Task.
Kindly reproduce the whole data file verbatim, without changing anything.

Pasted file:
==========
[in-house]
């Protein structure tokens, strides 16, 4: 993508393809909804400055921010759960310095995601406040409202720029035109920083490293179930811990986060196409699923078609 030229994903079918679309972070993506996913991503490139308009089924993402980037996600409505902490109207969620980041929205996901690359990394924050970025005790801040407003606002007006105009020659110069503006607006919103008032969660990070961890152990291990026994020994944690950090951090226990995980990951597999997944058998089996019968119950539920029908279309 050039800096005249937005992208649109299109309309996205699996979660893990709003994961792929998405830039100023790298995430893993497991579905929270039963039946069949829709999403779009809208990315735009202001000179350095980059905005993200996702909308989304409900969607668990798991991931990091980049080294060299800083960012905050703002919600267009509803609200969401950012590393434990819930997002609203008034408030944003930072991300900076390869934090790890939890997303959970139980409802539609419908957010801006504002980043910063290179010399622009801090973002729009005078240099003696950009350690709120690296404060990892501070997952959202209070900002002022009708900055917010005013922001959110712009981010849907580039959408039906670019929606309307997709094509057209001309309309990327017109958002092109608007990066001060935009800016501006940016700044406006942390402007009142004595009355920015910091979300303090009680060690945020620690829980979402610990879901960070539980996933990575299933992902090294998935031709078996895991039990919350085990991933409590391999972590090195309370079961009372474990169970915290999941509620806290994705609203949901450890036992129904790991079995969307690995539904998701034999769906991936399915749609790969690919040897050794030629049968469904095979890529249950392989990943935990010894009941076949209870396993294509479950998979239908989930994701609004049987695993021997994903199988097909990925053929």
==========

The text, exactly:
[in-house]
């Protein structure tokens, strides 16, 4: 993508393809909804400055921010759960310095995601406040409202720029035109920083490293179930811990986060196409699923078609 030229994903079918679309972070993506996913991503490139308009089924993402980037996600409505902490109207969620980041929205996901690359990394924050970025005790801040407003606002007006105009020659110069503006607006919103008032969660990070961890152990291990026994020994944690950090951090226990995980990951597999997944058998089996019968119950539920029908279309 050039800096005249937005992208649109299109309309996205699996979660893990709003994961792929998405830039100023790298995430893993497991579905929270039963039946069949829709999403779009809208990315735009202001000179350095980059905005993200996702909308989304409900969607668990798991991931990091980049080294060299800083960012905050703002919600267009509803609200969401950012590393434990819930997002609203008034408030944003930072991300900076390869934090790890939890997303959970139980409802539609419908957010801006504002980043910063290179010399622009801090973002729009005078240099003696950009350690709120690296404060990892501070997952959202209070900002002022009708900055917010005013922001959110712009981010849907580039959408039906670019929606309307997709094509057209001309309309990327017109958002092109608007990066001060935009800016501006940016700044406006942390402007009142004595009355920015910091979300303090009680060690945020620690829980979402610990879901960070539980996933990575299933992902090294998935031709078996895991039990919350085990991933409590391999972590090195309370079961009372474990169970915290999941509620806290994705609203949901450890036992129904790991079995969307690995539904998701034999769906991936399915749609790969690919040897050794030629049968469904095979890529249950392989990943935990010894009941076949209870396993294509479950998979239908989930994701609004049987695993021997994903199988097909990925053929």